This is expected to put pressure on UK banks to be more willing to accommodate expatriate savers, who claim British banks are reluctant to have them as customers except through these institutions’ offshore operations.
It is also likely to cause individual depositors to consider the financial health of the banks they entrust their savings to when banking offshore more than they would have done prior to the recent financial crisis.
£85,000 figure based on EU
The new UK protection level of £85,000 – it had stood at £50,000 since 2008, when it was raised from £35,000 – is based on the approximate current sterling equivalent of €100,000. The limits are “per person, per [bank],” according to the Financial Services Compensation Scheme (FSCS), which means that joint accounts in UK banks are covered for amounts up to £170,000.
Gibraltar, which traditionally has been viewed as an “offshore” jurisdiction alongside the crown dependencies of Jersey, Guernsey and the Isle of Man, is hiking its depositors’ compensation scheme to €100,000 on the first of January, along with the rest of Europe, according to James Tipping, director of Gibraltar’s Finance Centre. This is because Gibraltar is effectively an EU member, even though it is technically also an overseas territory of Britain, he said.
The Gibraltar Deposit Guarantee Scheme is a so-called ex-poste scheme, meaning that if one of the scheme’s participants fails, it is funded by the remaining scheme participants.
IoM scheme ‘under review’
The Isle of Man’s depositors’ compensation scheme in its present form was formally approved only in October. At that point, treasury minister Anne Craine acknowledged that “pressures from the EU will invariably, almost constantly promote higher levels of depositor protection”, but stopped short of saying the IoM would boost its maximum coverage beyond £50,000. “We will keep such matters under continuous review and measure our response accordingly,” she said.
Guernsey scheme ‘post-funded’
Guernsey, which did not have a depositors’ compensation scheme in place when its Landsbanki subsdiary collapsed in October 2008 as part of a meltdown of Iceland’s banking industry, last month amended its 23-month-old Banking Deposit Compensation Scheme to make it wholly post-funded, rather than partially pre-funded, as it had been.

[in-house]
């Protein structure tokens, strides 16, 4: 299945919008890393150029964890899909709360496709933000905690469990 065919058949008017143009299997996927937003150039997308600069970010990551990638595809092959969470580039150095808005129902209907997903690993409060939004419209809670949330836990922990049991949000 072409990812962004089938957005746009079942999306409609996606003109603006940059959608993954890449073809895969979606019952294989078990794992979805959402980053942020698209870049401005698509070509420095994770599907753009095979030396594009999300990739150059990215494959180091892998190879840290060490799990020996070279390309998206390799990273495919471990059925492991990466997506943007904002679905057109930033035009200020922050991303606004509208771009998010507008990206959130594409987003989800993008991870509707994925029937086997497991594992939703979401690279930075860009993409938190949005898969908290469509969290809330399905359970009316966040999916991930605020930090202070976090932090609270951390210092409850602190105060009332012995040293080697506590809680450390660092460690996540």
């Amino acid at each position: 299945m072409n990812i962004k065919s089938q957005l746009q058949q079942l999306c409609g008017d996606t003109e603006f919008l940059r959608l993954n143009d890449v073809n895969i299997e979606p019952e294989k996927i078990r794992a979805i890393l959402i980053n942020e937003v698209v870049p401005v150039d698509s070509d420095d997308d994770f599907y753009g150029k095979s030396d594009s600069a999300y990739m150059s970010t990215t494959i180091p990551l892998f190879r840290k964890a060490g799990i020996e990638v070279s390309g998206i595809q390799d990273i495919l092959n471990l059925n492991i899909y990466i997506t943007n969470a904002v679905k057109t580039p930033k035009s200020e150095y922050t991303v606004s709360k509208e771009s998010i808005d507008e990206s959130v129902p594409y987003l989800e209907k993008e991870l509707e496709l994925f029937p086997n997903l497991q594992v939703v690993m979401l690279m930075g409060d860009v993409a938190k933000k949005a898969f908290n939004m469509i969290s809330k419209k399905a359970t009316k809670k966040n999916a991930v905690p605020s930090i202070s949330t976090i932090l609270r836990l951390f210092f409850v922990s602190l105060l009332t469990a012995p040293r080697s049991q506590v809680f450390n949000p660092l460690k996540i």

In a briefing note issued by its Commerce & Employment department, Guernsey acknowledged the intentions of the EU and Britain to increase the maximum amount of compensation they provided their depositors, but said it had "no plans at the present time to make further amendments to the Deposit Compensation Scheme and the maximum level of compensation will remain at £50,000".
"It is important to note that Guernsey’s banking industry is significantly different to that in the UK and most EU member states, where there are very large retail deposit sectors," the statement went on.
The Commerce & Employment Department will continue to monitor the situation with respect to international compensation levels, the note added.
More information on Guernsey’s depositors’ compensation scheme may be found here.
Other UK scheme changes
In addition to increasing the protection coverage for UK depositors on the first of the year, the FSCS has introduced new so-called fast payout rules, whereby the majority of claimants will be compensated within seven days and the remainder within 20 days.
A new ‘gross payout’ feature has also been added. This ringfences bank customers’ deposits so that outstanding loans or debts are not deducted from their compensation if they happen to have savings and loans with the same institution.